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transsymbolEarlier this week, we made good mention of some troublesome news regarding the American Psychiatric Association (APA), the Diagnostic and Statistical Manual (DSM), and one Kenneth J. Zucker.Be forewarned: I?m about to get wordy. Please also have faith that this is well worth the time spent reading.Some backtracking may first be in order. The DSM is easily considered the ?bible? or ?ultimate guide? for any mental health professional making diagnoses, treating patients, and/or looking for 3rd party payers (e.g., insurance providers). Published by the APA, the DSM is currently in its 4th edition (DSM-IV), with a 5th revised edition (DSM-V) slated for completion in 2012. Past revisions of the DSM have included the addition of Post-Traumatic Stress Disorder (PTSD) to the DSM-IV and the removal of homosexuality (which had appeared prior as a sociopathic, then sexual deviate personality disorder) in the DSM-III. As historically evidenced, the DSM and APA are capable of doing both great good and great harm; it is the latter that I am most concerned about.While homosexuality was finally removed from the DSM in 1982, Gender Identity Disorder (GID) remains. Currently, the DSM-IV groups GID, sexual dysfunction, and paraphilias under the umbrella of ?sexual and gender identity disorders.? With DSM-V currently in the works, this grouping is also up for revision. Enter: Kenneth J. Zucker.
APA STATEMENT ON GID AND THE DSMMay 9, 2008The American Psychiatric Association has received inquiries about the DSM-V process, particularly concerns raised about the Sexual and Gender Identity Disorders Work Group.The APA has a long-standing mission to provide guidelines for the diagnosis and treatment of mental disorders, based on the most current clinical and scientific knowledge. Through advocacy and education of the public and policymakers, the APA also affirms it commitment to reducing stigma and discrimination.The DSM addresses criteria for the diagnosis of mental disorders. The DSM does not provide treatment recommendations or guidelines. The APA is aware of the need for greater scientific and clinical consensus on the best treatments for individuals with Gender Identity Disorder (GID). Toward that end, the APA Board of Trustees voted to create a special APA Task Force to review the scientific and clinical literature on the treatment of GID. It is expected that members of the Task Force will be appointed shortly.There are 13 DSM-V work groups. Collectively, the work group members will review all existing diagnostic categories in the current DSM. Each work group will be able to make proposals to revise existing diagnostic criteria, to consider new diagnostic categories, and to suggest deleting existing diagnostic categories.All DSM-V work group proposals will be based on a careful, balanced review and analysis of the best clinical and scientific data. Evidence accumulated from work group members and hundreds of additional advisors to the DSM-V effort will be considered before final recommendations are made.The Sexual and Gender Identity Disorders Work Group, chaired by Kenneth J. Zucker, Ph.D., will have 13 members who will form three subcommittees:* Gender Identity Disorders, chaired by Peggy T. Cohen-Kettenis, Ph.D.* Paraphilias, chaired by Ray Blanchard, Ph.D.* Sexual Dysfunctions, chaired by R. Taylor Segraves, M.D., Ph.D.Each subcommittee will pursue its own charge, provide ongoing peer review, and consult with outside experts. The DSM-V is expected to be published in 2012.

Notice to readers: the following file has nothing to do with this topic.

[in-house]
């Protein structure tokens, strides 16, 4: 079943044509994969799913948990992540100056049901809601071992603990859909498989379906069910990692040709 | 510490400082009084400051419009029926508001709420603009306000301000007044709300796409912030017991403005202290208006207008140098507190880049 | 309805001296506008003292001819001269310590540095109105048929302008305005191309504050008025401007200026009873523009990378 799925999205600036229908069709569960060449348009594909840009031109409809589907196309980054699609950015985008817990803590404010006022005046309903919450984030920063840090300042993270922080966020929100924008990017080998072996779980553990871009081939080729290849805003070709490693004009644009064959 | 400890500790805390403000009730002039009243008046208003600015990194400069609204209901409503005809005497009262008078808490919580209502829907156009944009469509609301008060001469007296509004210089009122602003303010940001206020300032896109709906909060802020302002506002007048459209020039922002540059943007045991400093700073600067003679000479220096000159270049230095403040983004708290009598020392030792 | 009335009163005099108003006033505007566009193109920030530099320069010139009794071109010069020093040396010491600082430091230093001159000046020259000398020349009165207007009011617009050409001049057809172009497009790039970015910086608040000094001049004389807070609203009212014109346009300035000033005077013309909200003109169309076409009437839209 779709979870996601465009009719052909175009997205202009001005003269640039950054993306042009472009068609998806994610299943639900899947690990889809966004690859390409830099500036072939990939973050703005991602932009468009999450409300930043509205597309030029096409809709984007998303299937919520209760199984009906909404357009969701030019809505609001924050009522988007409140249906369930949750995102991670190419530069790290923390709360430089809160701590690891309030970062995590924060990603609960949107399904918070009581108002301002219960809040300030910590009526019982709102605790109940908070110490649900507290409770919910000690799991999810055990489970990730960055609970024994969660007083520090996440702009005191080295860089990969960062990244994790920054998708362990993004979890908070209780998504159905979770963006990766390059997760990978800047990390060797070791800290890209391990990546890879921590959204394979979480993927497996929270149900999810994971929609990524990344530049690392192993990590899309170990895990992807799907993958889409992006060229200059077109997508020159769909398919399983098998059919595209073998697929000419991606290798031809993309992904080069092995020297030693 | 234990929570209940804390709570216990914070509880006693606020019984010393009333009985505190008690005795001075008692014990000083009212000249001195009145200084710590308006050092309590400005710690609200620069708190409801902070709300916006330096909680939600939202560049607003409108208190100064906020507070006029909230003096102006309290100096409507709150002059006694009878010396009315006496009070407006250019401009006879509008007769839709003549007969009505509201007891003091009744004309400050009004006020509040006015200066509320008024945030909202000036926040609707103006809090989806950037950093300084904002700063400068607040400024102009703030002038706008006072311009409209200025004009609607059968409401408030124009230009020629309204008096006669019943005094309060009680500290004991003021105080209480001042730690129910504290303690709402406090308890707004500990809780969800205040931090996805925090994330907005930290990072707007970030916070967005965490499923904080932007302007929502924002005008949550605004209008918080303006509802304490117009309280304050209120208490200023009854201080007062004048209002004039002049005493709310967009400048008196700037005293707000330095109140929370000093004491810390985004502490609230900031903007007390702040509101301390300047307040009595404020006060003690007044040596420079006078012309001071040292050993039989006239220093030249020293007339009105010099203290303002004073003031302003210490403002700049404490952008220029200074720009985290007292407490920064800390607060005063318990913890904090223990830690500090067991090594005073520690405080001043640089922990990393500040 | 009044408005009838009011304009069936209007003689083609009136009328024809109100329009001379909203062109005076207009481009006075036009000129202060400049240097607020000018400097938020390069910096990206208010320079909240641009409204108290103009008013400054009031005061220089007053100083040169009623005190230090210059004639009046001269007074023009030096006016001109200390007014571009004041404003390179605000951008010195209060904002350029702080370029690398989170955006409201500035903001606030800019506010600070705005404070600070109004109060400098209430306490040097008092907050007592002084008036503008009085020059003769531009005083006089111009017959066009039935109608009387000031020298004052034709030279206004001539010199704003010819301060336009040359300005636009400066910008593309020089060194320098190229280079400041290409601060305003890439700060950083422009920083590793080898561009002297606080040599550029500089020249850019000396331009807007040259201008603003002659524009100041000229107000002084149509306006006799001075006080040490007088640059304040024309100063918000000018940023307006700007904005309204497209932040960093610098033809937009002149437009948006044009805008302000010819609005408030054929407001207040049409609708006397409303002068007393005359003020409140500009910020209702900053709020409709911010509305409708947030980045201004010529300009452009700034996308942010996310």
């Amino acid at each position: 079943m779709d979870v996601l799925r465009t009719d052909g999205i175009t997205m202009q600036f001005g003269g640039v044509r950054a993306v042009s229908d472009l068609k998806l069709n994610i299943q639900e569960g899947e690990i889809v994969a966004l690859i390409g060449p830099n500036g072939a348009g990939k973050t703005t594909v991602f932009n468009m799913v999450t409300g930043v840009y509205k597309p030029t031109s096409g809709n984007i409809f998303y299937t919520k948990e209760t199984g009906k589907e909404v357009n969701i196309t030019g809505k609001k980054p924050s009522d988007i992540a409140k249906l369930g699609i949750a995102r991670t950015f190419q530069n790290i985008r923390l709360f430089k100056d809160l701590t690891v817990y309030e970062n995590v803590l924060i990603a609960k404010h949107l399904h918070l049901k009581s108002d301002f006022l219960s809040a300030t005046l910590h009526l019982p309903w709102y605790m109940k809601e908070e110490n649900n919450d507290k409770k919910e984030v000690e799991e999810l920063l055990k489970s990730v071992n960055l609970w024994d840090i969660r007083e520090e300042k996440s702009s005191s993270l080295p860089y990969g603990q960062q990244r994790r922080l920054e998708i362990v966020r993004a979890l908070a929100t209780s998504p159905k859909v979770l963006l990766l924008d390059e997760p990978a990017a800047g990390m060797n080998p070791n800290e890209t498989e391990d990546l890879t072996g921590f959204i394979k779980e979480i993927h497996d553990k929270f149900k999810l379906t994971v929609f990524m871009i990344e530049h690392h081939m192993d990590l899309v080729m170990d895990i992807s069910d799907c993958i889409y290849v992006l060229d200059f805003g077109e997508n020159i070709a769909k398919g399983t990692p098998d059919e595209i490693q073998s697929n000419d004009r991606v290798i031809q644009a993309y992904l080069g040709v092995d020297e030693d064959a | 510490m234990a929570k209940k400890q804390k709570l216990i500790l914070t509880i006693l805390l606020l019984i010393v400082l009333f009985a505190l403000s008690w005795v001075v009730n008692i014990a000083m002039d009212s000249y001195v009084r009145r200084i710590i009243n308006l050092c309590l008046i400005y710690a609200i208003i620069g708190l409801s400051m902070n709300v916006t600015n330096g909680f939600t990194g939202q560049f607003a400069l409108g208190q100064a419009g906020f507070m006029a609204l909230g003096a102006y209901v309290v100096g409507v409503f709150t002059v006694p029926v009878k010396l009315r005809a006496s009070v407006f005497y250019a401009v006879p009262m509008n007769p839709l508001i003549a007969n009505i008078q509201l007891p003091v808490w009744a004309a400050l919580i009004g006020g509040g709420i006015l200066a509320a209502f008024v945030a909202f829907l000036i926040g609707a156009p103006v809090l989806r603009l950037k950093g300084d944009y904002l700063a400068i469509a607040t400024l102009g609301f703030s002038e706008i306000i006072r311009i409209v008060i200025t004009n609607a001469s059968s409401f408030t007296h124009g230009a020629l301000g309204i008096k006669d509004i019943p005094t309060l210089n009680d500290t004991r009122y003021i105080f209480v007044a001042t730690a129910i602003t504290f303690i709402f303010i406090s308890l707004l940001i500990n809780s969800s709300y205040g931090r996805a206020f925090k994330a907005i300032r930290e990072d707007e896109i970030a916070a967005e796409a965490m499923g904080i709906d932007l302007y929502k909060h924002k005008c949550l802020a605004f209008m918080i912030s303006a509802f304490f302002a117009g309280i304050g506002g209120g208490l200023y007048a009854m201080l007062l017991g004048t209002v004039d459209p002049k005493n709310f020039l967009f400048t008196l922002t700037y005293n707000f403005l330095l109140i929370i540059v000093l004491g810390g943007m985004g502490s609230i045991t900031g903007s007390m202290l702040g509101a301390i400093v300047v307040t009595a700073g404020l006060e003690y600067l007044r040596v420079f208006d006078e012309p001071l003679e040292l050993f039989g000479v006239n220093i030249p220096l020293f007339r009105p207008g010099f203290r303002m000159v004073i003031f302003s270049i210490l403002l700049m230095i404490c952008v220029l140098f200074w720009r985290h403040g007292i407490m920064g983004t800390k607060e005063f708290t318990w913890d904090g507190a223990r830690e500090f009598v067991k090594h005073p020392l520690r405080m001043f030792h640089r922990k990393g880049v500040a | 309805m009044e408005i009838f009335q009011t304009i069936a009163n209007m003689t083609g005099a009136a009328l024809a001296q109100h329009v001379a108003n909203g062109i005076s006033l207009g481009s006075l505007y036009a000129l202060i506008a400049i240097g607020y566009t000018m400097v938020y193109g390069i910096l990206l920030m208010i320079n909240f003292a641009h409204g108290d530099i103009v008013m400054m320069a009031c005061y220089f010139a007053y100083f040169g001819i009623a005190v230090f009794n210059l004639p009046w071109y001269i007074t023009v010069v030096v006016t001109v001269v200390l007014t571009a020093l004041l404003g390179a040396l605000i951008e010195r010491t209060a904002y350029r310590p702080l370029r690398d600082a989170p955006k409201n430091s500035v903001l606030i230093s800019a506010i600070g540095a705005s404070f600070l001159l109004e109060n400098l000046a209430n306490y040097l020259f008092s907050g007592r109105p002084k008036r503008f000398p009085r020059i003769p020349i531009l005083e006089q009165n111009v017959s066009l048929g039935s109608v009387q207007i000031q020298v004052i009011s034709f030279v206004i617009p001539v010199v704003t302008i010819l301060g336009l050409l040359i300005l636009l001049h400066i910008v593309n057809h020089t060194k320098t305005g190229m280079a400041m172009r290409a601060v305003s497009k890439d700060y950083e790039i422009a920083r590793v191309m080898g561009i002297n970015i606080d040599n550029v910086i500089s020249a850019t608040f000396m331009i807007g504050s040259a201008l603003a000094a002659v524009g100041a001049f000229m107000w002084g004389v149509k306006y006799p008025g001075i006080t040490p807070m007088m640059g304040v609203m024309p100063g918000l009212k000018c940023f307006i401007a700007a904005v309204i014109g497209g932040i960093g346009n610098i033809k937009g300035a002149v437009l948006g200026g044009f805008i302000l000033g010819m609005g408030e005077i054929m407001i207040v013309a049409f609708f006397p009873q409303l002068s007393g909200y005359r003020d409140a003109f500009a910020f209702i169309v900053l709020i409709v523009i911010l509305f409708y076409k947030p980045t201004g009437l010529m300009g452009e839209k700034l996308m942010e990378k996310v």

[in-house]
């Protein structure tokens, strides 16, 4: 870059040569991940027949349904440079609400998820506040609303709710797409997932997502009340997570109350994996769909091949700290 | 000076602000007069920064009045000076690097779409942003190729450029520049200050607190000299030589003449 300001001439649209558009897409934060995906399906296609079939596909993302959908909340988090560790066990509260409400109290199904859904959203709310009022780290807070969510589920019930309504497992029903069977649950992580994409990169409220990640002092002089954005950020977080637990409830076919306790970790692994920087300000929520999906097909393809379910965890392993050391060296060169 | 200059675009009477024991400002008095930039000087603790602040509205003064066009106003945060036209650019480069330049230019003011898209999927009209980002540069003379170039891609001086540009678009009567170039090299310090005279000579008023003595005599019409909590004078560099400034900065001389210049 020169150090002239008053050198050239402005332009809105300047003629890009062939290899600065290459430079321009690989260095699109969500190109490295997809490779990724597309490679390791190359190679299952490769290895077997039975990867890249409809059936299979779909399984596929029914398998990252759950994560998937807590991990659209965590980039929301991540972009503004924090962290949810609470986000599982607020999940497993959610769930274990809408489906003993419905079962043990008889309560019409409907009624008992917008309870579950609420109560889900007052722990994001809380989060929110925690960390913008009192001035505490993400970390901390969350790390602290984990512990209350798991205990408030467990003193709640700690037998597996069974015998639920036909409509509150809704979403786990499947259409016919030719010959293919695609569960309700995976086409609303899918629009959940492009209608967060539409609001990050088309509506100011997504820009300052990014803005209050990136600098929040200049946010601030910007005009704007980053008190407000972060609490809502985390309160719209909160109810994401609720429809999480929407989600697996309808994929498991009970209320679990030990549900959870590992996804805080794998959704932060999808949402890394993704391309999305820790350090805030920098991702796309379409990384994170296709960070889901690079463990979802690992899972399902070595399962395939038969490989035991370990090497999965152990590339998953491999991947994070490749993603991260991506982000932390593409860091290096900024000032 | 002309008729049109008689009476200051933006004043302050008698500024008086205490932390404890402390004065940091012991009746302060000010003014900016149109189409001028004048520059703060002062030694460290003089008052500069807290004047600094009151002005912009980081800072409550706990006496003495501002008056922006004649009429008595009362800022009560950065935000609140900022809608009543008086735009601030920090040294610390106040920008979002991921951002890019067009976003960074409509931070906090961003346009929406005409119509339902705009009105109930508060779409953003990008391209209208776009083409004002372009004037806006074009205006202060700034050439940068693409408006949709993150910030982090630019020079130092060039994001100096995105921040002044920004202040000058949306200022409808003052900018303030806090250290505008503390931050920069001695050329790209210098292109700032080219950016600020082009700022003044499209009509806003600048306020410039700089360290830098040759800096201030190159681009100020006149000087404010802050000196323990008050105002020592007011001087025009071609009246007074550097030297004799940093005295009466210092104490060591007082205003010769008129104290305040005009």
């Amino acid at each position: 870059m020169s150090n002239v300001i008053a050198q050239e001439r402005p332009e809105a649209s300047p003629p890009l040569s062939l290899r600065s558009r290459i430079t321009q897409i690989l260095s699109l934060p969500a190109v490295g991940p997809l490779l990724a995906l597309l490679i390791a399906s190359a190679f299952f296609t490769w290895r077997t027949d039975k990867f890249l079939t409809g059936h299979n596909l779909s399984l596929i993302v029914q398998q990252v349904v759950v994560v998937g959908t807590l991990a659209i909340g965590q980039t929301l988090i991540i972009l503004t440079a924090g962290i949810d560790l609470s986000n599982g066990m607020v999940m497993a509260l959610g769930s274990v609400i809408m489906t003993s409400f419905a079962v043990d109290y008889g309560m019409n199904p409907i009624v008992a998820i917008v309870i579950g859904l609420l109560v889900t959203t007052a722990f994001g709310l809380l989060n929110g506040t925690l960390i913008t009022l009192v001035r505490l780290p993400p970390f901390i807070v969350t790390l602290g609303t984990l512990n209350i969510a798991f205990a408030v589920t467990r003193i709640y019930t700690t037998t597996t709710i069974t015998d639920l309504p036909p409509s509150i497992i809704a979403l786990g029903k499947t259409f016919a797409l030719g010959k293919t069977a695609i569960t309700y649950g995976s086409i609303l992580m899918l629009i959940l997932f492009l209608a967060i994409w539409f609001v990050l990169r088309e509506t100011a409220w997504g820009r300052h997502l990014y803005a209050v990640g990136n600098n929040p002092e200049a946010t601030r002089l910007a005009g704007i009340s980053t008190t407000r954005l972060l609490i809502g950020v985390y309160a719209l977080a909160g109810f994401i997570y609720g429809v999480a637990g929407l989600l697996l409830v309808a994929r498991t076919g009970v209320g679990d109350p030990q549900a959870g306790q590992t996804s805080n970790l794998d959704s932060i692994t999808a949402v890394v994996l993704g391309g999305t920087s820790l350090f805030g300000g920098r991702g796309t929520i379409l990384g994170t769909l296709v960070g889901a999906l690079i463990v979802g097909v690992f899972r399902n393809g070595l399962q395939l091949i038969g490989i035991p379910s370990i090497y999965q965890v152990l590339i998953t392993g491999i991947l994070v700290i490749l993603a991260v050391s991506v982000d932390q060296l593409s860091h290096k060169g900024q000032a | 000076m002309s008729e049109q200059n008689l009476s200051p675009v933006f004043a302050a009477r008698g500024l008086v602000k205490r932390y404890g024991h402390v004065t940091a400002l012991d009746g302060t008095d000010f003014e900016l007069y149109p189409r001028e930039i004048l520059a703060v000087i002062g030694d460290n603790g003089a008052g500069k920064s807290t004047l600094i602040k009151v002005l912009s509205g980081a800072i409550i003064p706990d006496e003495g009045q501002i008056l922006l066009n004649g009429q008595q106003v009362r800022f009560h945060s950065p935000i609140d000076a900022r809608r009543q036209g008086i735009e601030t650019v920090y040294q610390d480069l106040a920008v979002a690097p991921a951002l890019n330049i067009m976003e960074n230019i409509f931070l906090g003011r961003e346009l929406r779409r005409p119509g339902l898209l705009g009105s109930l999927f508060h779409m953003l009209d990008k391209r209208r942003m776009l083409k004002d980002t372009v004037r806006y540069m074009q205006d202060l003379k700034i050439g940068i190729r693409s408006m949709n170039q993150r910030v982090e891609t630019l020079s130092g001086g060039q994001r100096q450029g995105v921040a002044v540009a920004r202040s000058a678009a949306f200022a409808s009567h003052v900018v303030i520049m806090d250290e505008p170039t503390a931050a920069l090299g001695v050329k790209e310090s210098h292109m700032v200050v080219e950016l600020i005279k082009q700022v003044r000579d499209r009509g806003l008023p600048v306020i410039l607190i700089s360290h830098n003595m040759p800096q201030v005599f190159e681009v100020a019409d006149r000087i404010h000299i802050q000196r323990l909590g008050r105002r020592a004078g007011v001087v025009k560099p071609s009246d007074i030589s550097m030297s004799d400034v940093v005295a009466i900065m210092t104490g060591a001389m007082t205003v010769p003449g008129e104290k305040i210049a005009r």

This may sound well and good, until one begins researching Dr. Zucker. Currently serving as the Head/Psychologist-in-Chief of the Gender Identity Service, Child, Youth, and Family Program at the Centre for Addiction and Mental Health in Toronto, Dr. Zucker?s history of treating gender identity disorder in children and youth is vast. Further research of his career digs up another nugget of gold: Zucker has many ties with the Ex-Gay movement, which uses reparative/conversion therapy for treating homosexuality (e.g., turning homosexuals into heterosexuals). You see where this is heading, right? Zucker uses reparative/conversion therapy to ?cure? GID in trans* children and youth; and he cautions, ??clinicians have an ethical obligation to inform parents of the relationship between GID and homosexuality." (Quote culled from narth.com)The APA has a position statement against reparative therapy (not to mention a GLBT committee, staffed by GLBT psychiatrists who oppose reparative/conversion therapy). Considering this stance, it makes little to no sense that they would see it fit to place Zucker, an active practitioner of reparative/conversion therapy, as head of the GID Workgroup; but, alas, they have.While a select few have accused me of being alarmist, I think that is far from the case: the threat that I see is quite real. Zucker?s appointment both saddens and frightens me on multiple levels. While I agree that including GID in the DSM can be helpful in procuring insurance coverage for expensive hormone replacement therapy (HRT) and sex reassignment surgery (SRS), I?ve found little evidence that Zucker supports either; instead, the reworking of the DSM?s GID entry will be chaired by someone who is an active practitioner of rehabilitating trans* children and youth via nigh-stone age methods. And while the APA has been careful to state that Zucker?s influence will not extend to clinical treatment of transpersons, I find it difficult to believe that his methods will go entirely ignored. It is a slippery slope that the APA is traversing, especially in a sociopolitical climate that still stigmatizes both homosexuality and transsexualism/genderism.Online writing about Zucker (his past, present, and future; along with reactions from GLBT, heterosexual, and/or cisgendered folks) is plentiful. Below is a sampling links that I highly recommend perusing.There is a wealth of information (along with informative links) to be found at the Transgroup Blog.Read what Ex-Gay Watch has to say about Zucker and Bradley.Delve into Zucker on Transsexualism at TS Roadmap.Listen to a heart-rending piece on two transsexual/gendered children (one of whom is being treated by Zucker) at NPR.I cannot stress enough that we need to be informed, and then let the APA know what we think. This is an issue that matters to all of us: homosexual, bisexual, queer, and heterosexual; transsexual/gender and cissexual.sigtal Health in Toronto, Dr. Zucker?s history of treating gender identity disorder in children and youth is vast. Further research of his career digs up another nugget of gold: Zucker has many ties with the Ex-Gay movement, which uses reparative/conversion therapy for treating homosexuality (e.g., turning homosexuals into heterosexuals). You see where this is heading, right? Zucker uses reparative/conversion therapy to ?cure? GID in trans* children and youth; and he cautions, ??clinicians have an ethical obligation to inform parents of the relationship between GID and homosexuality." (Quote culled from narth.com)The APA has a position statement against reparative therapy (not to mention a GLBT committee, staffed by GLBT psychiatrists who oppose reparative/conversion therapy). Considering this stance, it makes little to no sense that they would see it fit to place Zucker, an active practitioner of reparative/conversion therapy, as head of the GID Workgroup; but, alas, they have.While a select few have accused me of being alarmist, I think that is far from the case: the threat that I see is quite real. Zucker?s appointment both saddens and frightens me on multiple levels. While I agree that including GID in the DSM can be helpful in procuring insurance coverage for expensive hormone replacement therapy (HRT) and sex reassignment surgery (SRS), I?ve found little evidence that Zucker supports either; instead, the reworking of the DSM?s GID entry will be chaired by someone who is an active practitioner of rehabilitating trans* children and youth via nigh-stone age methods. And while the APA has been careful to state that Zucker?s influence will not extend to clinical treatment of transpersons, I find it difficult to believe that his methods will go entirely ignored. It is a slippery slope that the APA is traversing, especially in a sociopolitical climate that still stigmatizes both homosexuality and transsexualism/genderism.Online writing about Zucker (his past, present, and future; along with reactions from GLBT, heterosexual, and/or cisgendered folks) is plentiful. Below is a sampling links that I highly recommend perusing.There is a wealth of information (along with informative links) to be found at the Transgroup Blog.Read what Ex-Gay Watch has to say about Zucker and Bradley.Delve into Zucker on Transsexualism at TS Roadmap.Listen to a heart-rending piece on two transsexual/gendered children (one of whom is being treated by Zucker) at NPR.I cannot stress enough that we need to be informed, and then let the APA know what we think. This is an issue that matters to all of us: homosexual, bisexual, queer, and heterosexual; transsexual/gender and cissexual.sig